Installation by Wade Kavanaugh '01 at Coleman Burke Gallery
Story posted June 19, 2007
Benchmark:, an installation by artist Wade Kavanaugh, Bowdoin Class of 2001, is on view through June 30, 2007, at the Coleman Burke Gallery, Fort Andross, 14 Maine Street in Brunswick, Maine. The Coleman Burke Gallery is open daily from 9 a.m. to 9 p.m.
Benchmark: is a site-specific installation inspired by the architectural elements and structural idiosyncrasies of the room in which it is built, but to an equal extent by the social, political, and cultural forces of our time. It is also a structure that invites the viewer — not unlike an archeologist or a forensic scientist — to unravel what has happened here and how it came to be.
Central to the design of the piece is the first column diagonally opposite the door, whose slight twist on its axis serves as the organizing principle for the installation's skewed alignment to the room, as well as the crossing point of its cruciform design. Like the arms of a giant revolving door, the skeletal walls of the structure seem to be rotating on this axis, leaving behind the torn and fragmented stacks of wood and plaster "bricks" that apparently once filled the window openings of the piece (much like the bricked up windows that can be found in the room itself).
Clinging to what appears to have been the wall's original location, aligned with the columns of the room, the stacks of bricks appear to have been pulled and distorted by the force of this glacial movement. Like erratics (large stones) left in the landscape, they bear silent testimony to an abiding force working at a scale far greater than our own, underscoring the differences between human time, architectural time, and geological time.
As well as this implied horizontal movement, Benchmark: suggests a vertical shift as well. A careful reading of the "windows" in the piece — reflecting the ones in the room itself — reveals that the top of the arched window frames are now below our eye level, and the window "sills" well above. Like riders in an elevator caught between floors, we come to realize that the horizontal stripe of torn sheetrock represents the original floor-level of the structure, now shifted to our eye-level.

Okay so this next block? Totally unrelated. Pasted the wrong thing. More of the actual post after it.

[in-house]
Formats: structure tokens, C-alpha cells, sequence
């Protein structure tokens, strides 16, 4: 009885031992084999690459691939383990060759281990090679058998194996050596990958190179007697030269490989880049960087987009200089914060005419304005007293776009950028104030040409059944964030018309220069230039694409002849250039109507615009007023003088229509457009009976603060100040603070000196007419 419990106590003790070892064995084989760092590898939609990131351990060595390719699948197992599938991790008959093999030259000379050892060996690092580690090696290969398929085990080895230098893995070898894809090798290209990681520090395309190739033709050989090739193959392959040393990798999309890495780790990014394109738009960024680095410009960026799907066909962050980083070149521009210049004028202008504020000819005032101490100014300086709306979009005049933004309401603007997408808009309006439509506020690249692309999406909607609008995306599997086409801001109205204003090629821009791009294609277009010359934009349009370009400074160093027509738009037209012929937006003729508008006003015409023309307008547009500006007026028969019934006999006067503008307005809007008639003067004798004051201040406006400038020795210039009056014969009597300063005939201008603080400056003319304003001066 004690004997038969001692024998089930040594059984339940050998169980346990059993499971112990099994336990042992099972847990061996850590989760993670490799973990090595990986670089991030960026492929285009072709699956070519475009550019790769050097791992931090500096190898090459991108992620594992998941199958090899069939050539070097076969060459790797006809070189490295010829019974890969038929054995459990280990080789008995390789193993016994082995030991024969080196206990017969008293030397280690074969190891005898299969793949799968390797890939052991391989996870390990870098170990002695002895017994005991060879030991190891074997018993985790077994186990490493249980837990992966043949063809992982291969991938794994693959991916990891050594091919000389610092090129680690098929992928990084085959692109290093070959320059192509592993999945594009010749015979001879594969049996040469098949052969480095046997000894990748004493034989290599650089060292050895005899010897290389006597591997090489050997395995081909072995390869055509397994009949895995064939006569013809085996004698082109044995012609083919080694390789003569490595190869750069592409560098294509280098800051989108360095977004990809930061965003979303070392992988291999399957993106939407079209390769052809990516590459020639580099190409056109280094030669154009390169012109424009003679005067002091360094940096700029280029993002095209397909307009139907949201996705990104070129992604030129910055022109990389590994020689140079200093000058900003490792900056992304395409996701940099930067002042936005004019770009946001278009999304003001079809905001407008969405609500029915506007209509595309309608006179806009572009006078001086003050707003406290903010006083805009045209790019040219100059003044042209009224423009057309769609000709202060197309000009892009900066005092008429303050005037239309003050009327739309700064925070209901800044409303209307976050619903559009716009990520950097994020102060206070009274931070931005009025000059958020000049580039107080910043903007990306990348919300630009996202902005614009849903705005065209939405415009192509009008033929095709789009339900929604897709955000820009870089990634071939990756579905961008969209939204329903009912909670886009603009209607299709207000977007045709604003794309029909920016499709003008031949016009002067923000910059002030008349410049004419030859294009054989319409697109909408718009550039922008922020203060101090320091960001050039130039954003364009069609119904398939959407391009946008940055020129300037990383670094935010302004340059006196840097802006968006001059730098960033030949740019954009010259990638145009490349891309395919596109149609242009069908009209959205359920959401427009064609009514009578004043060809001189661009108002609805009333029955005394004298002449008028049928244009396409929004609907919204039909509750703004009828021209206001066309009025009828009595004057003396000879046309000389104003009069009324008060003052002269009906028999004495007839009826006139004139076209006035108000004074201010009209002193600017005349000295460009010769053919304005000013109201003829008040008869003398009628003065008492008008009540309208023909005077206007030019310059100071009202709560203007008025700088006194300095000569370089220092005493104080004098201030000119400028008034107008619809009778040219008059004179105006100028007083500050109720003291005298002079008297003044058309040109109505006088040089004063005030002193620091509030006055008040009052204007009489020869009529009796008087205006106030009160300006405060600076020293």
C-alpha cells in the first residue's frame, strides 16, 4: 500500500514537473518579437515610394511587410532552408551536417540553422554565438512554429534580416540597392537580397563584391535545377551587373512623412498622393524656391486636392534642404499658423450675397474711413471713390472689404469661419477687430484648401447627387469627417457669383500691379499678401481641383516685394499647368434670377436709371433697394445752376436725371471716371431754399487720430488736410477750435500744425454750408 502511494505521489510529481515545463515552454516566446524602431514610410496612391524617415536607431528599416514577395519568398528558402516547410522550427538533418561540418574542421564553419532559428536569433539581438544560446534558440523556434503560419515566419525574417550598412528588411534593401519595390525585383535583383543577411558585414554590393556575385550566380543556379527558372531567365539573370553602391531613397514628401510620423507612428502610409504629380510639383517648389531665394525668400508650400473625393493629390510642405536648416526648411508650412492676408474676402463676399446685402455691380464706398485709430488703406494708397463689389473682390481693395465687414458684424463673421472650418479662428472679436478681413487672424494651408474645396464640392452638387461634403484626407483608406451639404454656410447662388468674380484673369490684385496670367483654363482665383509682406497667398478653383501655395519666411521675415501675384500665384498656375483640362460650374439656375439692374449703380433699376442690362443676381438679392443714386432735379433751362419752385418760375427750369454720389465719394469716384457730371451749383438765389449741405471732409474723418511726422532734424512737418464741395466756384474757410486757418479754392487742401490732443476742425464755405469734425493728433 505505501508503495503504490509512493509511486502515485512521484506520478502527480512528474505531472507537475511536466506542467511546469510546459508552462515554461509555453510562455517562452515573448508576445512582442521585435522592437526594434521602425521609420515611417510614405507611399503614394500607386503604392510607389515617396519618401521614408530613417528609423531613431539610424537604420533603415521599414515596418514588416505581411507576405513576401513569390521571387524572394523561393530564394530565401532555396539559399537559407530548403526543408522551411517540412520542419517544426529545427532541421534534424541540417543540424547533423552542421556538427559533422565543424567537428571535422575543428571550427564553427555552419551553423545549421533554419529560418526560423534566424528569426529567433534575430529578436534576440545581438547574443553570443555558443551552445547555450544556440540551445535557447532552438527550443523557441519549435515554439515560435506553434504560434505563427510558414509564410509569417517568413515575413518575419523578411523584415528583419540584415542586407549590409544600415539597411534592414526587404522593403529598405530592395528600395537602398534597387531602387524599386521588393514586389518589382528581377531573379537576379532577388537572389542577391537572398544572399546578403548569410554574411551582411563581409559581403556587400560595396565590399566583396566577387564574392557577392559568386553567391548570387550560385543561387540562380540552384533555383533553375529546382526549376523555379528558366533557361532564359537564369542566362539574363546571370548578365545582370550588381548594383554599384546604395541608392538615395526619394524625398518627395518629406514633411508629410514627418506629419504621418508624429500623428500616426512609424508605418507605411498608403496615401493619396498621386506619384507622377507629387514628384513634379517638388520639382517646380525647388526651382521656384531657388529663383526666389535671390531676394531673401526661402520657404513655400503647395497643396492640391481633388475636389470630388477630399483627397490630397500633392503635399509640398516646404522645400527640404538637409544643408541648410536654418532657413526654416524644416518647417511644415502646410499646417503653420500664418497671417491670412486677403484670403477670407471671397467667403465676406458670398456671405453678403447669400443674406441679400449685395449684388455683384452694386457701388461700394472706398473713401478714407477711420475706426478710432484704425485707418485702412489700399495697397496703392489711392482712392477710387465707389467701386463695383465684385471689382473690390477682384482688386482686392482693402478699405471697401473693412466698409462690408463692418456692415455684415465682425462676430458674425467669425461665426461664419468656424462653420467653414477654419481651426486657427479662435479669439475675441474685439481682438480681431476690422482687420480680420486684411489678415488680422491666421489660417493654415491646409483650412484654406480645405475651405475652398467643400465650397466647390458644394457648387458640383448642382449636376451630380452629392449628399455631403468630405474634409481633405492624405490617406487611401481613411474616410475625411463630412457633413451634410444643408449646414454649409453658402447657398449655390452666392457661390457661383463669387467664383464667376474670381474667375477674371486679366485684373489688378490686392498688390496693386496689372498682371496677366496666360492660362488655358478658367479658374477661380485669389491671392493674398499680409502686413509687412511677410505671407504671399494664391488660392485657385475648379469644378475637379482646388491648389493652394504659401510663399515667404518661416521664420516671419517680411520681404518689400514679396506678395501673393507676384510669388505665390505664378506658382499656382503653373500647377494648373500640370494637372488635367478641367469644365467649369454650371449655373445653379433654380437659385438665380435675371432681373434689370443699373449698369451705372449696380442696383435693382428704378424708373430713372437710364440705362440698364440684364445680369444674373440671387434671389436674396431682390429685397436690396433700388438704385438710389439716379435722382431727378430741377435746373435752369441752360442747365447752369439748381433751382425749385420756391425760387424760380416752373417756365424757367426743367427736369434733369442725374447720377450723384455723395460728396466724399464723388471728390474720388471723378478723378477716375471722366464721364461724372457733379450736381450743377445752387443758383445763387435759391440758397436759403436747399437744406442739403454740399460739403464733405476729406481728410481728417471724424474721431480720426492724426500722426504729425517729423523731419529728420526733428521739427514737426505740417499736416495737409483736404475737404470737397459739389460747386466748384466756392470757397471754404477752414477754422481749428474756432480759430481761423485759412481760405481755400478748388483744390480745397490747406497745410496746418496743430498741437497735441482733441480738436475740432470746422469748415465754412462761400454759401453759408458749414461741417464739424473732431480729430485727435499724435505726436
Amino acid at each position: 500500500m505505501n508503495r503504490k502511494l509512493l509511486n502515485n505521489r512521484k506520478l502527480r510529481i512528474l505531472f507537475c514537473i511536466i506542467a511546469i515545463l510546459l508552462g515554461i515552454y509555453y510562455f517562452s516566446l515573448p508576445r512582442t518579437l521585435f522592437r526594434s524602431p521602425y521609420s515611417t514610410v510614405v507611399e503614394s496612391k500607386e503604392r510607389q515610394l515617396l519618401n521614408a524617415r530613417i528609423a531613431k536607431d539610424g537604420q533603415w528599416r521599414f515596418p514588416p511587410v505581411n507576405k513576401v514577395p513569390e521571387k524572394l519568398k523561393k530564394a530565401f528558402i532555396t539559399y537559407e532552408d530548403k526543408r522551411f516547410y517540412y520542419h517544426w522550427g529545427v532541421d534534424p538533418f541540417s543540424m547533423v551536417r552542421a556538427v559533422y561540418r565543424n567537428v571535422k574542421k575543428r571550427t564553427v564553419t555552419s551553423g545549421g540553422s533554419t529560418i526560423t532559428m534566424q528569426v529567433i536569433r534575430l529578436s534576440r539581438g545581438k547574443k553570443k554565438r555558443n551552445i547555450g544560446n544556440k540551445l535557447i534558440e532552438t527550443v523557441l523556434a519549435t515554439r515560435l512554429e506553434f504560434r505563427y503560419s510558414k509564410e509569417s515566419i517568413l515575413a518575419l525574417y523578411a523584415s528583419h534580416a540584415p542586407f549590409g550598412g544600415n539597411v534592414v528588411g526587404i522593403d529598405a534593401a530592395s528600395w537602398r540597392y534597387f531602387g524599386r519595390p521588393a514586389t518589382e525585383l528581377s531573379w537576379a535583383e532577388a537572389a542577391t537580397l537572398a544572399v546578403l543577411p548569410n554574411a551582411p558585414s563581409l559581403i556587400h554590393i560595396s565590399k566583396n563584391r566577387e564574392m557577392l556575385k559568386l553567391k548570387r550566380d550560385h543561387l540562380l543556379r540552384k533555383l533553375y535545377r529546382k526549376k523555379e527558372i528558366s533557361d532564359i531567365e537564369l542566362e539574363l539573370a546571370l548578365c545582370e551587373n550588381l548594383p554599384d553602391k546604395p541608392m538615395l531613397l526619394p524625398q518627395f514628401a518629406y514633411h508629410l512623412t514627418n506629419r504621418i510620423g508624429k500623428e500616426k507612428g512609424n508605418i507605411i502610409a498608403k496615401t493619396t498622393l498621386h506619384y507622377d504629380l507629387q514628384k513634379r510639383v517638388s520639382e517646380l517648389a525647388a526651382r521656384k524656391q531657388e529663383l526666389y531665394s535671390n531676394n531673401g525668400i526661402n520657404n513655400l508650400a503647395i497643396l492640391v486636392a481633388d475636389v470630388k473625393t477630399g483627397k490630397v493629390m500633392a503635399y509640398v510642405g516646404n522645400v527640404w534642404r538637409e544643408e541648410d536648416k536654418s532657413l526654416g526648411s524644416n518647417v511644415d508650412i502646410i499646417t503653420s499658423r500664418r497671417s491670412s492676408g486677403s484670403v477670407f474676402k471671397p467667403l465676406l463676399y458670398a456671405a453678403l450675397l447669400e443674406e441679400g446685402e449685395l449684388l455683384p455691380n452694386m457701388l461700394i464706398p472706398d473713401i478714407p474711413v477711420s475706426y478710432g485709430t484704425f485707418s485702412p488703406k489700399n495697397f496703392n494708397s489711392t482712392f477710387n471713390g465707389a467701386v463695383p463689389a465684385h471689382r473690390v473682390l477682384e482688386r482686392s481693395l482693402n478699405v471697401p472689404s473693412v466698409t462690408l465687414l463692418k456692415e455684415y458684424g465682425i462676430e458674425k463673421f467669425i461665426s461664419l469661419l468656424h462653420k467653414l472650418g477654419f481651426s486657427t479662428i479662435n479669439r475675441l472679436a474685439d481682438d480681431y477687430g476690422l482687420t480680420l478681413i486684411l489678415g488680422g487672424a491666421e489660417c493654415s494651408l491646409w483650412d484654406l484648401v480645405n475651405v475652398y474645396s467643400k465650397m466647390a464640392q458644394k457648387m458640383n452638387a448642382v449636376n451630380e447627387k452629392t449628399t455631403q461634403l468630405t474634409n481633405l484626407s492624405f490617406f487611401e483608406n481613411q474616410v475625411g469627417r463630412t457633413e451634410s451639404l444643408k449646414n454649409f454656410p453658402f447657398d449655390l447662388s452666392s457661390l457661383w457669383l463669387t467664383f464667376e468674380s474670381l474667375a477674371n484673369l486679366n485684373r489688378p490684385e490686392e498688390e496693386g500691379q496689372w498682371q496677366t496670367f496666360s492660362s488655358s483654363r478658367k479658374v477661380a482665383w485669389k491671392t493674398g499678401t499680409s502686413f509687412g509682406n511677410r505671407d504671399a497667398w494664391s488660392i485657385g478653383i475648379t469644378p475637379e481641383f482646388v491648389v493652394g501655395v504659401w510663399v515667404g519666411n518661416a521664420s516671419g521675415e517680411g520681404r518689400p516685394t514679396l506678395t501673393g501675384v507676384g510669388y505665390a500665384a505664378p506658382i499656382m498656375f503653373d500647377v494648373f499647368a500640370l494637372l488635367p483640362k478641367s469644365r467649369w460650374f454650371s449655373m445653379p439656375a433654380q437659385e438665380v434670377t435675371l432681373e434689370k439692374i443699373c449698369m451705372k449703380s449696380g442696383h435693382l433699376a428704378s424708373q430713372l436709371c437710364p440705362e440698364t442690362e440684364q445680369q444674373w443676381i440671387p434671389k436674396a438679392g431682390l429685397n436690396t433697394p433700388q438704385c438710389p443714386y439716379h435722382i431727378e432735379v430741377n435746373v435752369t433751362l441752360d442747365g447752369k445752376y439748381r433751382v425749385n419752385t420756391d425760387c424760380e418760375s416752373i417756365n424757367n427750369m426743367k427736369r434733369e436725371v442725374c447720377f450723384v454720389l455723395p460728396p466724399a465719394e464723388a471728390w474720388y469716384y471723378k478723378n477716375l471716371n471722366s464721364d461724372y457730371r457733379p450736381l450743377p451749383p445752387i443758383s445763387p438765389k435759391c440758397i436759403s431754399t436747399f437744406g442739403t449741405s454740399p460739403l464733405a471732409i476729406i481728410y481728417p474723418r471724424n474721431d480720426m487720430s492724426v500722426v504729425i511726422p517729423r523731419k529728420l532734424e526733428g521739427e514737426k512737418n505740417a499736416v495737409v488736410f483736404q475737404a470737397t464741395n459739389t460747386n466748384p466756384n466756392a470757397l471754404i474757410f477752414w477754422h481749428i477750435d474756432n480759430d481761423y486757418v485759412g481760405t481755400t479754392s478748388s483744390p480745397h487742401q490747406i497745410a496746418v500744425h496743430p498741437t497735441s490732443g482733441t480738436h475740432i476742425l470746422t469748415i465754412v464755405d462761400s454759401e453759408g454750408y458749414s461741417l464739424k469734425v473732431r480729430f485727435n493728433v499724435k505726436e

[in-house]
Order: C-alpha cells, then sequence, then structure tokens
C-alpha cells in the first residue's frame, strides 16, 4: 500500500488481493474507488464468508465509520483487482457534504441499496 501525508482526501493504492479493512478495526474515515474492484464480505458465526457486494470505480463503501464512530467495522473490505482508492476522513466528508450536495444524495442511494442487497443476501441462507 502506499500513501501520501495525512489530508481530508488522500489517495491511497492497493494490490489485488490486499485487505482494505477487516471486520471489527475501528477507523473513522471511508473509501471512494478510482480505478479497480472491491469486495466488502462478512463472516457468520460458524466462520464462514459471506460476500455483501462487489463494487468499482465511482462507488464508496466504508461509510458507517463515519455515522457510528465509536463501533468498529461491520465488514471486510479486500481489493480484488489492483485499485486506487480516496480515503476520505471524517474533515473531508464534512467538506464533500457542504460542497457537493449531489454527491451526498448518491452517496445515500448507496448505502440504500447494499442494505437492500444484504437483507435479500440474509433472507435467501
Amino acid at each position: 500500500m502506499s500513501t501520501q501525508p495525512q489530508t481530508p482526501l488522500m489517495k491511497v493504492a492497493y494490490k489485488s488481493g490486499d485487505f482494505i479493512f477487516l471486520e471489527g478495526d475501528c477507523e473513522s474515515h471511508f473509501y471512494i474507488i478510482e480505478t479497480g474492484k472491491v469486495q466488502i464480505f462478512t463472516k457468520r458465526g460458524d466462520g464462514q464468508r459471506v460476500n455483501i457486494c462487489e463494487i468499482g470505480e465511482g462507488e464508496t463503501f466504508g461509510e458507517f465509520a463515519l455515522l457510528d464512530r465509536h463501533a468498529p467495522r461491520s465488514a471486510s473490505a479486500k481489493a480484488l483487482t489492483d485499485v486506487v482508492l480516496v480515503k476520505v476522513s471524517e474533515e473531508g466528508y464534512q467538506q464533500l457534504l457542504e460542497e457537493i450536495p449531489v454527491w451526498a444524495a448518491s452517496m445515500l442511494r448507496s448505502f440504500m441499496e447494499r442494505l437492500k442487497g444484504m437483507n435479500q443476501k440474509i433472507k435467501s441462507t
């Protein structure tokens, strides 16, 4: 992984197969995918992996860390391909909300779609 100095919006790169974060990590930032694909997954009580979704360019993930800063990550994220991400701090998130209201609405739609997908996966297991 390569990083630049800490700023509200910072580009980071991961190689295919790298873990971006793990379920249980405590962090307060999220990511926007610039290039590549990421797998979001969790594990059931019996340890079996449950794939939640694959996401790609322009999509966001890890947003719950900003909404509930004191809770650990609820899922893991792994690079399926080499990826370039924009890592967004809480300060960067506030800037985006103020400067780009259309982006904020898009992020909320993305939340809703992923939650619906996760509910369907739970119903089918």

These clues — as well as others that viewers are encouraged to discover for themselves — create a sense of the familiar gone awry; reflecting, perhaps, the unsettling effects of recent world events on the stability and continuity of those things — such as the buildings designed to shelter and protect us — that we once took for granted.
Other potential meanings of Benchmark: are revealed through examination and reflection on structural metaphors of this kind. Its use of common building materials and stud wall construction, for example, resembles buildings both under construction and in ruins; reminding us, perhaps, of images we all carry with us: The last walls left standing at the World Trade Center, precarious and haunting, on September 11, 2001; the destruction and painfully slow recovery of New Orleans after Hurricane Katrina; or perhaps a shared vision of an uncertain future.
Curious and unsettling in yet another way is the elusive identity of the piece itself. Both sculptural and architectural, practical looking yet nonfunctional, Benchmark: is a piece that defies the conventional categories we commonly use to identify and appreciate (much less recognize) a work of art. Both mute and highly evocative, Benchmark: calls into question the nature of its own existence, and by extension, our own. Hauntingly beautiful, it also evokes that equivocal state of consciousness — sometimes hopeful but more often times not — that is so characteristic of our place and time at the beginning of the twenty-first century.
About the Artist
Wade Kavanaugh is a Brooklyn-based artist originally from Winthrop, Maine. He graduated from Bowdoin College in 2001, attended the Bronx Museum's Artist in the Marketplace Program in 2004, and has most recently presented exhibitions of his work at the ISE Cultural Foundation in New York, the Lower Manhattan Cultural Council, and the Soap Factory in Minneapolis. This will be Kavanaugh's first show in Maine since his 2005 collaboration with Stephen Nguyen at the Maproom in Portland. Kavanaugh and Nguyen were also recently awarded a grant from the New York Foundation for the Arts for their collaborative projects.
About the Gallery
Coleman Burke Gallery, founded and directed by artist John Bisbee (Bowdoin Lecturer in Art), co-directed by artist Mark Wethli (Bowdoin's A. LeRoy Greason Professor of Art), and sponsored by Anthony Gatti of Waterfront Maine, is named for Coleman Burke, who has generously donated this space. The mission of the gallery is to serve as a venue for leading artists to create large-scale, site-specific works of art.
For more information, contact John Bisbee at firstname.lastname@example.org or Mark Wethli at email@example.com, or 207-725-3761.
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